37. The House of Mirth (Terence Davies, 2000)

A film that rests almost entirely on the strength of performance, Gillian Anderson manages to bring weight to the liveliest of movements. Even at her most vibrant, she seems somehow out of breath… always charming, but somewhat torn down before her time. The desperation of her situation and age from the onset are undeniable, and even someone removed from understanding the circumstances that breed  Lily Bart’s downfall. Though perhaps not as strong an adaptation as it could have been, the film remains one of the strongest period pieces of the decade and I can’t deny my own weakness for the “genre”, and of course it doesn’t hurt that the source material is so strong and so emotionally draining, that it is difficult to fail. The film’s final moments are just as heartbreaking and regretful as they should be.

8 responses to “37. The House of Mirth (Terence Davies, 2000)

  1. Lily Bart is one of the fictional protagonists I most identify with (this should say a lot, and it does!) and Davies– well, not a director who rubs me the right way.

    I’m intrigued by the artifice of the shot you’ve captured, with its typical Davies frontality and what I assume to be rear projection. It’s oddly old fashioned but not attributable to any particular period or style in previous cinema, Davies being so willfully idiosyncratic.

    Anderson, bless her heart, was of course too old to play Lily, but I’m sure she gave it the college try . . .

  2. When Gillian Anderson started shooting the film, she was one year older than Lily Bart. A horrible age difference, indeed. ; P

    Mesmerizing performance from the actress. La Paglia was very good, too. Both Anderson and Davies should work more. Ideally, they should work on a project together again.

  3. Well, being born in August ’68 and shooting, presumably, in ’99 or even into 2000 that age difference yawns wide to TWO years– not such a gap, to be sure, except–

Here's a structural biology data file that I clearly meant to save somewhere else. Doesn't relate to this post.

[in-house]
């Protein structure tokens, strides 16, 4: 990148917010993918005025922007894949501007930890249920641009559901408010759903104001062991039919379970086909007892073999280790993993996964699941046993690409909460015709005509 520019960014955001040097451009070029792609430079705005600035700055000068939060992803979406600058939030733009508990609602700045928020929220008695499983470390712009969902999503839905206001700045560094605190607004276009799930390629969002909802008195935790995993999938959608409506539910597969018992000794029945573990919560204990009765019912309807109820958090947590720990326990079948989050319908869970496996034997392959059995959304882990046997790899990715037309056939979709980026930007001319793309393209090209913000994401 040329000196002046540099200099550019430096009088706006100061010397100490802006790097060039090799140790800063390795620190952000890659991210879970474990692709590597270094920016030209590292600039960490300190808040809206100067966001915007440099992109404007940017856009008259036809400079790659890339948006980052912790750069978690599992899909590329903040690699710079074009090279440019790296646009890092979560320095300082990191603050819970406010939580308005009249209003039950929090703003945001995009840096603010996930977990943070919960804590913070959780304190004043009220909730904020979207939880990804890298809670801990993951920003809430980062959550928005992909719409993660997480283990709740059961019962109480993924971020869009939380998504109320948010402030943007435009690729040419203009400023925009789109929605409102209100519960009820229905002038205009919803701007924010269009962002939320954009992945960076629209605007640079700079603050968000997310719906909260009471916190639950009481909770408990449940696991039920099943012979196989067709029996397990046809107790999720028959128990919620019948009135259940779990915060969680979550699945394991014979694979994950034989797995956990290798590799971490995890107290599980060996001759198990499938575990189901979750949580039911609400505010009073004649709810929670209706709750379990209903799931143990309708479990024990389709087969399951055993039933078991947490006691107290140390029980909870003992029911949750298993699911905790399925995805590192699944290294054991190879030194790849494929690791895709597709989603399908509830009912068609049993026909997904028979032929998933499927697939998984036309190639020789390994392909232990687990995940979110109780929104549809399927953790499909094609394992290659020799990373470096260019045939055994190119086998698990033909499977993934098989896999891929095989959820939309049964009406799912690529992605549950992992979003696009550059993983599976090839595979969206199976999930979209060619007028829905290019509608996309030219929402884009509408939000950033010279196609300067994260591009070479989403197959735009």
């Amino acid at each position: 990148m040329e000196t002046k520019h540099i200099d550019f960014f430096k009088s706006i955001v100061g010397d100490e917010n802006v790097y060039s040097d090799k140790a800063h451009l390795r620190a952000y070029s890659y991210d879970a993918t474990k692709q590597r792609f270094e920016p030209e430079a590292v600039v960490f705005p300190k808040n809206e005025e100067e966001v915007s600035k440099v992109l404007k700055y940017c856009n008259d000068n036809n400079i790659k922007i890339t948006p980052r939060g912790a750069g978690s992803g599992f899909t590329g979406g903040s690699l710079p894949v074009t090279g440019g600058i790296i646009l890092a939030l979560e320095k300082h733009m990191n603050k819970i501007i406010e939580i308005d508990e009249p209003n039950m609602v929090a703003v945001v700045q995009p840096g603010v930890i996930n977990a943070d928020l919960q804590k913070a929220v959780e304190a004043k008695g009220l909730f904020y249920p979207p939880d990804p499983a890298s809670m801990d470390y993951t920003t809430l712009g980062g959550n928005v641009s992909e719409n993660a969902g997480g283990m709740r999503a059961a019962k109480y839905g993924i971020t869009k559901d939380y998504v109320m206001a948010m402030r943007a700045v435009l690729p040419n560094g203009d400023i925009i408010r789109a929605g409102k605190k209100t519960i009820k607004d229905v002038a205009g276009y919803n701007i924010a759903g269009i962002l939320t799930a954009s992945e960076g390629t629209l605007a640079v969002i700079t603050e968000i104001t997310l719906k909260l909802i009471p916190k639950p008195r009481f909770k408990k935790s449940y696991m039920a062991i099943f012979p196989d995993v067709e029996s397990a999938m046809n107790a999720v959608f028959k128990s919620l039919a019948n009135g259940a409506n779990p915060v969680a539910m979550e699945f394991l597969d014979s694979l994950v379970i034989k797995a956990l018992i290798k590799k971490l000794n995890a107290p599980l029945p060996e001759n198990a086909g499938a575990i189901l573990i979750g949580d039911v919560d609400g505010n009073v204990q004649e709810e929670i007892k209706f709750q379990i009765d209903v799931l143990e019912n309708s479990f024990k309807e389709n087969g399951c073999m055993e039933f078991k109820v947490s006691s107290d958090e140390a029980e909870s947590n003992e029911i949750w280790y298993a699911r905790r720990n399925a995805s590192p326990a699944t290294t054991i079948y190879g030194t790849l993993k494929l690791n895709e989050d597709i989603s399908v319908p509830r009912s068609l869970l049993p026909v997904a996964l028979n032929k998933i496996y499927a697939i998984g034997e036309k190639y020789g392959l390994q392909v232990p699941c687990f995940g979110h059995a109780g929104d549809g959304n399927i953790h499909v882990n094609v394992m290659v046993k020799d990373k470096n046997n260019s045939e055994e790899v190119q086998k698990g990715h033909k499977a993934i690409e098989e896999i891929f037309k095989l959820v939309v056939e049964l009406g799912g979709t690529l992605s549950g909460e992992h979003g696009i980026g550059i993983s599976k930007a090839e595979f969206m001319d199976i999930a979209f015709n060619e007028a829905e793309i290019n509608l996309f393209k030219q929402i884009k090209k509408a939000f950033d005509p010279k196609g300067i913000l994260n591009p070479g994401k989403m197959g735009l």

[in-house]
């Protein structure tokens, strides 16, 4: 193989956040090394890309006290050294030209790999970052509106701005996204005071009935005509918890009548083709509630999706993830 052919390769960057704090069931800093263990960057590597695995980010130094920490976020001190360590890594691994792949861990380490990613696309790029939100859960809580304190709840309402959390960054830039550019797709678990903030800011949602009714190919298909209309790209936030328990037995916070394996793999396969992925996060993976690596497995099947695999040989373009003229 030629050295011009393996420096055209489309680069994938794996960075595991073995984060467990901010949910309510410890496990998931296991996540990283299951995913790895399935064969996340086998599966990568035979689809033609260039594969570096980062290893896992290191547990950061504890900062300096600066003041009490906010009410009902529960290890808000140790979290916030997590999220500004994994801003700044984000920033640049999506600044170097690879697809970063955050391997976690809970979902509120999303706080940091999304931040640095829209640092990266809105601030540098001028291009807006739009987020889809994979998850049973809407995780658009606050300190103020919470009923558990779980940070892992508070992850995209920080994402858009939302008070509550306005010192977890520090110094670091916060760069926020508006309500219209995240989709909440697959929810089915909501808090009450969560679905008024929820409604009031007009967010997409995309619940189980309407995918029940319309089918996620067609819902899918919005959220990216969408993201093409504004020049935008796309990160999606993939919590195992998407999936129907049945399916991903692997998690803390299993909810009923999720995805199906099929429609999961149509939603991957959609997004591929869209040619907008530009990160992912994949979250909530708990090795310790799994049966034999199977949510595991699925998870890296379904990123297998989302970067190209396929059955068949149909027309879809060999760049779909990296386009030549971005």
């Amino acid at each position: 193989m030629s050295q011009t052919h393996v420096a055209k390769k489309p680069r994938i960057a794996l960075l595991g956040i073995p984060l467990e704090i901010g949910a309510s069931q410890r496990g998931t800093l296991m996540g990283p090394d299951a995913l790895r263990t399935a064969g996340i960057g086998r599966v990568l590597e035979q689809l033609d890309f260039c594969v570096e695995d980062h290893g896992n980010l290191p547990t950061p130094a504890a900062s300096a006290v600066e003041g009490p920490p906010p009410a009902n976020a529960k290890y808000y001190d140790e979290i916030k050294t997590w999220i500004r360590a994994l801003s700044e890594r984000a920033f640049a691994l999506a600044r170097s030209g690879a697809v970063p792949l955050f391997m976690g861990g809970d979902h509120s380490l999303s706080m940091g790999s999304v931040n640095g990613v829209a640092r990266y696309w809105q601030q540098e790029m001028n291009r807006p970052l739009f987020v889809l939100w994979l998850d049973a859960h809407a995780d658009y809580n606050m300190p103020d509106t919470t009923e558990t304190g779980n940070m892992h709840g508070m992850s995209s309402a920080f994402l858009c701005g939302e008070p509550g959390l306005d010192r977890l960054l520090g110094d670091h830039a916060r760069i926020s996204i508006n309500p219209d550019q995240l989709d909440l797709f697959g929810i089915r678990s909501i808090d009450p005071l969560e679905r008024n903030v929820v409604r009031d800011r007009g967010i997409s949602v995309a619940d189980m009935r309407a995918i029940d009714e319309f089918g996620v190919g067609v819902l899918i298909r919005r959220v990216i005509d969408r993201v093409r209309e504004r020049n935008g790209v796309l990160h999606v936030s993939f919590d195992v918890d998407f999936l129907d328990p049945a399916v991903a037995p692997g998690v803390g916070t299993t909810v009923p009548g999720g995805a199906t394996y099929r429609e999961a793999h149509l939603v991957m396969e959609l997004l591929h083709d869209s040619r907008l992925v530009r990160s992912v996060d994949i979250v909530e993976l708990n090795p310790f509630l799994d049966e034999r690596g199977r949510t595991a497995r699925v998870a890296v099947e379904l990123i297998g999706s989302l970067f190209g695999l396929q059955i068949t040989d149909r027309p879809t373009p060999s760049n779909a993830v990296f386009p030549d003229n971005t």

Anderson just looks too damn old. Honestly, I wouldn’t be surprised if she’s laundered her age a tad. While Lily, in her quintessence of American girlhood, has to be a very vernal sort of 29– 29 year olds, one finds, come in different flavors, and while the marriage-market has its own ageing properties, these are not the same as the FBI’s.

    Lily Bart, quite simply, is not a character to be played by anyone in a Bette Davis sort of mold.

    And I’m under the vague impression Wharton’s Lily’s a blonde– in this case, a horrible hair difference, indeed!

  4. GA looks/looked old?? Whatever. Have you seen how does she like now at 41?
    I’m sure she’s not lied about her age, watch the X Files pilot, when she was 25 and looks just 25.

    There’s no age gap anyway: Lily is 29 when the story begins, and 31 at the end – GA was 30/31 when shooting.

    And if you want to nitpick, LB is a brunette in the novel.

  5. Rubbish, good Mali; find me this “brunette”, if you please! A planting of “straight black lashes” does not a brunette make, particularly if her gentleman admirer has to wonder if she is “ever so slightly brightened by art”. The best you can hope for, I fear, is to appeal to the Reynolds portrait she impersonates during the tableaux-vivants, but that, I think, is a stretch.

    Has she not also the *soul* of a blonde? My larger point is: this is not social realism, but Jamesian melodrama with a veneer of social realism. Lily Bart is in no naturalistic sense a twenty-nine year old; in the marriage-market of 1905 she would have been long knocked out of the game, and she would bear more than the mere suggestion of a wrinkle or two. ” . . . under her dark hat and veil she retained the girlish smoothness, the purity of tint, that she was beginning to lose after eleven years of late hours and indefatigable dancing.” Not 29, but a teenage ingenue who has magically, a bit terrifyingly, somehow lost eleven years on her way from the ball.

    I mean in no sense to deny Gillian Anderson’s considerable charms; she was attractive then and, I imagine, is well-preserved now. But she is not a Grecian goddess who has stumbled into the parlour by some trick of fate, which is what Lily Bart must be. If Nicole Kidman was a flawed call for Isabel Archer, Anderson is semi-disastrous for Lily, and clearly cannot be true to Wharton’s conception. And Davies, the antithesis of a sprightly director, not surprisingly fails to get this.

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